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Septic Systems and Private Wells

If you have a private well, it is likely you also have a septic system. An estimated 20 percent of houses in the United States are served by septic systems. Maintaining your septic system is associated with your well because it could impact your drinking water quality or water source if not well managed.

There are regulations for home liquid waste systems aimed at protecting drinking water quality. You can learn about those and get tips about maintenance and permits from the New Mexico Environment Department's Liquid Waste Program.
A septic system is made up of a pipe leading from the home into a septic tank. Septic tanks typically have one or two chambers. From the tank piping leads into the drain-field and the surrounding soil.

A typical septic system contains a septic tank and a drain-field, also called a leach field or absorption field.
  • Water is discharged out of the house into a main drainage pipe into a septic tank.
  • The septic tank is a buried, water-tight container. Tanks are usually made from concrete, fiberglass, or polyethylene. Inside the tank, the wastewater settles and separates: solids settle to the bottom forming sludge, liquid water is in the middle, and oil and grease floats to the top as scum. The tank is designed to prevent the sludge and scum from leaving the tank and entering the drain-field area.
  • The sludge and scum should be periodically pumped out of the tank.
  • The wastewater (effluent) flows out of the tank into the drain-field.
  • The drain-field contains a series of shallow, perforated pipes allowing the water to disperse into unsaturated soil. Wastewater is discharged into porous surfaces where it filters though the soil.
  • The wastewater percolates through the surrounding material (soil, gravel, or sand). This process removes excess nutrients and harmful microorganisms including: bacteria (coliform bacteria) and viruses. Coliform bacteria can live in the intestines of humans or other warm-blooded animals and can indicate human fecal contamination. Learn more about microorganisms and groundwater.
  • Ultimately the naturally treated wastewater is discharged to groundwater. The drain-field can be saturated with too much liquid. If this happens, the field may flood, and sewage backups may occur. If problems occur or you suspect a system malfunction, consult a septic professional (see septic system resources).
A sewage odor can be a sign something is wrong but is not always the first indicator of a problem with your septic system. Some things to look for include:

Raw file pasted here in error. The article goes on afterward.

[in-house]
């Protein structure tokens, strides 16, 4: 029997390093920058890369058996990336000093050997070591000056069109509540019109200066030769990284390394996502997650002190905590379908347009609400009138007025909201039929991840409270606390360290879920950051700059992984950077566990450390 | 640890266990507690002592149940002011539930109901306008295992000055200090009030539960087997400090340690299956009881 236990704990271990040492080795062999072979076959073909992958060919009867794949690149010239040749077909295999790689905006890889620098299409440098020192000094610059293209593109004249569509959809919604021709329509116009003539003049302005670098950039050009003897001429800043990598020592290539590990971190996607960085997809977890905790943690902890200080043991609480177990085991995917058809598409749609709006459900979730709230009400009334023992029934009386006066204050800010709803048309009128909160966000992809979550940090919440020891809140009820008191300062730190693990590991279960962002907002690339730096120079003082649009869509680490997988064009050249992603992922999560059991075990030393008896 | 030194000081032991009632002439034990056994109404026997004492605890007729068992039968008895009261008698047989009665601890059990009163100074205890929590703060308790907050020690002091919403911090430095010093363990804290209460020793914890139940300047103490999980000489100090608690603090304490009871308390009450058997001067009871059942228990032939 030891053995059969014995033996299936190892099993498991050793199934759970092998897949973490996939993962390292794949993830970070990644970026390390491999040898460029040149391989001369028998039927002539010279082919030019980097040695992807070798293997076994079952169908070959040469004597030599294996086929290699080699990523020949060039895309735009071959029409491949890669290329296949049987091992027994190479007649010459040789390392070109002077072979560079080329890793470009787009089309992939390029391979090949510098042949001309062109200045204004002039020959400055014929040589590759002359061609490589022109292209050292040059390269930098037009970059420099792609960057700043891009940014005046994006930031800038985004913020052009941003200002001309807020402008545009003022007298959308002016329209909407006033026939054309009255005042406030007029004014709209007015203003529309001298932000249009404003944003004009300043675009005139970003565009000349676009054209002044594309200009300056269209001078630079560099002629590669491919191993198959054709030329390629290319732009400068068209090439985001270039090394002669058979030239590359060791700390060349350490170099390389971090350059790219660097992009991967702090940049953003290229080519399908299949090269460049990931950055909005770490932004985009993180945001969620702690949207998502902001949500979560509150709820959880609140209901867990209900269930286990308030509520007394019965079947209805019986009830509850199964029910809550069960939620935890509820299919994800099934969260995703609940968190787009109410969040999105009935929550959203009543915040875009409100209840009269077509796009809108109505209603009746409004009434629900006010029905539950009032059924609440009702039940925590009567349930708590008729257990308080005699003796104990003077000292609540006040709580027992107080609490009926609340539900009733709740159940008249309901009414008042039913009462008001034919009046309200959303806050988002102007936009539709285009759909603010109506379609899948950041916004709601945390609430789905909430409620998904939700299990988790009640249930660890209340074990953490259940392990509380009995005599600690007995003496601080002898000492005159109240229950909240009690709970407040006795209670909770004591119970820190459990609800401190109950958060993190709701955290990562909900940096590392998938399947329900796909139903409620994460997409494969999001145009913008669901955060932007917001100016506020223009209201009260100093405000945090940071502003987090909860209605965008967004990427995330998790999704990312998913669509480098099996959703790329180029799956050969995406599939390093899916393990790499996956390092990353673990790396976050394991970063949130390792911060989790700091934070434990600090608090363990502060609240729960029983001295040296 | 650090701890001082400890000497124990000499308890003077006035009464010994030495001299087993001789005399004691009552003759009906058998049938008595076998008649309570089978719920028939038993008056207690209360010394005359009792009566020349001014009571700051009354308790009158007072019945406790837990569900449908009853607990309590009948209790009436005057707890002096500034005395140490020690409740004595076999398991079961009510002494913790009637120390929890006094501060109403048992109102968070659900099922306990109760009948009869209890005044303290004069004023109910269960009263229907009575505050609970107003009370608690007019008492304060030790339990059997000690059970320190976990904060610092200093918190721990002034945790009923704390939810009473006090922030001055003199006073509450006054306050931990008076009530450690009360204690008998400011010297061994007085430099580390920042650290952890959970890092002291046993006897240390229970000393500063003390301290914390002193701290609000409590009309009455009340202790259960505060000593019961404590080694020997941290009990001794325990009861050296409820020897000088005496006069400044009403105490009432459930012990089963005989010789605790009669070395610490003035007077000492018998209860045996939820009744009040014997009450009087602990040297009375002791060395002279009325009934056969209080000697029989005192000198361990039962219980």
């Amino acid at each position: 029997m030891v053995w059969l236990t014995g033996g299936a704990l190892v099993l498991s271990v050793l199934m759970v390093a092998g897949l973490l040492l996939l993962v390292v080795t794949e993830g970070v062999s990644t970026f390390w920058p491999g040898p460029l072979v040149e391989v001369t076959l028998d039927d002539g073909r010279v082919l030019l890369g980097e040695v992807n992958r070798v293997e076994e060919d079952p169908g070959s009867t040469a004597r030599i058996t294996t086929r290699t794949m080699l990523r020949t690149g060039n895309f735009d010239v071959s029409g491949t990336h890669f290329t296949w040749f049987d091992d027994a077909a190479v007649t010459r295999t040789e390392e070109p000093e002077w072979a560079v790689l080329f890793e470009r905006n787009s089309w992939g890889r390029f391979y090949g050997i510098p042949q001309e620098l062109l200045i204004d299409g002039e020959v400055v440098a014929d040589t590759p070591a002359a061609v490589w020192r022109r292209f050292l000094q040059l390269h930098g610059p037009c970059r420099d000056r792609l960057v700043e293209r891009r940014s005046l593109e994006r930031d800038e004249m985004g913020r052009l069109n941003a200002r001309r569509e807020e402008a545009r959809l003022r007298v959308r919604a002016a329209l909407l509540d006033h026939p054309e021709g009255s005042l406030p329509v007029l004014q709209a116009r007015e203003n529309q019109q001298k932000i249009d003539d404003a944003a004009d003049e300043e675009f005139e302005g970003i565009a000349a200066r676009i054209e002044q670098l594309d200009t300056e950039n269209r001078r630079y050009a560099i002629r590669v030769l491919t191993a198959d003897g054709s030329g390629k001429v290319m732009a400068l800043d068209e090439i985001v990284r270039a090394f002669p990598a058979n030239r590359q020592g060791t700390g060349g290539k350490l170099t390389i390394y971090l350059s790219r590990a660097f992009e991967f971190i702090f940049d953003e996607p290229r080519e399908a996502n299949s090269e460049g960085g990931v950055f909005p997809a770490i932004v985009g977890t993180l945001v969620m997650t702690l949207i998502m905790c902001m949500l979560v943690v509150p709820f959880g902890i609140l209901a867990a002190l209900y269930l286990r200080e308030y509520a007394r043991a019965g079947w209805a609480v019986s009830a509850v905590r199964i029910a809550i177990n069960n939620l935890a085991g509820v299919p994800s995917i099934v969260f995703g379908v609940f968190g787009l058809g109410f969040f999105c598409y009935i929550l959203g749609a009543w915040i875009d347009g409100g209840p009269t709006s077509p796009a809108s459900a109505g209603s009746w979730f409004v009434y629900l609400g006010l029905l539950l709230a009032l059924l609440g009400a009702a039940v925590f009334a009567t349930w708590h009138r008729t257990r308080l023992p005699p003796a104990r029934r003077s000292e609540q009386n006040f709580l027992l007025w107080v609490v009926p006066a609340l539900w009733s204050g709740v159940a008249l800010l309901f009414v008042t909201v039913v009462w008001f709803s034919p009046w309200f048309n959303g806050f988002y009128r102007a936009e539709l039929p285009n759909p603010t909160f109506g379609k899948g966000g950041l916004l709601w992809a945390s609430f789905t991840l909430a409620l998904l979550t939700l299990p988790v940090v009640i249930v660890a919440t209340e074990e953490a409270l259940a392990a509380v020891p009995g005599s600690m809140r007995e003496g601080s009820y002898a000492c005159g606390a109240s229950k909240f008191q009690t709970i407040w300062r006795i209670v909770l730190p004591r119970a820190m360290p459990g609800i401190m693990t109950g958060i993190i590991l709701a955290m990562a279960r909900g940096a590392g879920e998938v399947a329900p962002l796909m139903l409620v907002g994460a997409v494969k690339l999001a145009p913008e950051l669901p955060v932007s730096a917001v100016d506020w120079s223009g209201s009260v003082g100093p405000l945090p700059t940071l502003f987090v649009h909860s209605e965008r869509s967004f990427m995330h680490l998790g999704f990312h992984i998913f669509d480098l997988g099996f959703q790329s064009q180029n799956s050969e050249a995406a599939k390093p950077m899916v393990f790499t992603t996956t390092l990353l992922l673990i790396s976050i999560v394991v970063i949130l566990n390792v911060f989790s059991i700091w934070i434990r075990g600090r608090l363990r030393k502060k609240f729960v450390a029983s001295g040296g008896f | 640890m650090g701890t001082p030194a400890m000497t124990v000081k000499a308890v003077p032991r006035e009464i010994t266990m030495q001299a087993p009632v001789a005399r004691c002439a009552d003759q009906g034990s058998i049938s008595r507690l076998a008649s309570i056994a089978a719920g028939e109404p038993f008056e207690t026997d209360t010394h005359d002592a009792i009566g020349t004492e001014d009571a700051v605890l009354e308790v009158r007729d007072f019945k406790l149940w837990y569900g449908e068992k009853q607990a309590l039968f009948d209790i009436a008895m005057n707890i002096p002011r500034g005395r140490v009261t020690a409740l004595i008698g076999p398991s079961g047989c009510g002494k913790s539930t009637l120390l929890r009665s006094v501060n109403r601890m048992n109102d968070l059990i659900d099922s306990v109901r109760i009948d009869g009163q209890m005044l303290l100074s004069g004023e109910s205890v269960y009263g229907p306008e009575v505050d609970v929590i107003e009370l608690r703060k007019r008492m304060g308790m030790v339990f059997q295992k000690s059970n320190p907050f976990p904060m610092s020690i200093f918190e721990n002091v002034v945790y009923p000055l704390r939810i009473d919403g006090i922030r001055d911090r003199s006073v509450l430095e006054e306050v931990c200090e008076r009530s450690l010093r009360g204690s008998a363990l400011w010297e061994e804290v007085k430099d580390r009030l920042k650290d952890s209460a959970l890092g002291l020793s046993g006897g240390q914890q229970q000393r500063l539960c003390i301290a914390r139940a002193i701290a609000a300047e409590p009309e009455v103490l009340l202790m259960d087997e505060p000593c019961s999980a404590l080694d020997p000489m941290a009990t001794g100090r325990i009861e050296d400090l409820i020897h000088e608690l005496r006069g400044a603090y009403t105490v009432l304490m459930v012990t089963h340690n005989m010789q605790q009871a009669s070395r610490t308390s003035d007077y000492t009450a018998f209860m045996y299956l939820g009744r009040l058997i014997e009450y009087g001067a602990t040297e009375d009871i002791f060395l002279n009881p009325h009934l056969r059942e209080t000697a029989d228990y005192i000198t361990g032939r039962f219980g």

• Drains backing up in the house.
  • The drain-field contains a bright green spongy area.
  • Water pooling around the septic tank or drain-field.
  • A strong sewage odor noticeable near the tank or drain-field.
Basic tips for septic system owners include:
  • Conserve water to avoid overloading system.
  • Do not treat it like a trash can, this will decrease the effectiveness of your septic system.
  • Avoid dumping grease down the drain, it solidifies and can clog your septic system and do not put any hazardous chemicals or substances in your septic system, they can destroy biologic digestion and ruin your septic systems.
Septic systems that are failing or improperly constructed may contribute to groundwater contamination. Many septic owners also rely on private water wells, which use groundwater, for their drinking water. Well owners with septic systems can take steps to protect their groundwater and their (families) health, including:
The best way to know if your water is safe to drink is to test it. Annual tests (spring is best) for fecal coliform bacteria and nitrate can help indicate if contamination has occurred. If contamination has occurred, nearby septic systems may be the culprit. Learn more about well water testing.

Proper construction and maintenance of the well and the septic system can help protect from groundwater contamination.
  • Make sure your well has a sanitary cap or seal.
  • Make sure the ground is sloped away from the well so water flows away from the well head.
  • Make sure the casing extends 18 inches above the land surface (NMAC 19.27.4).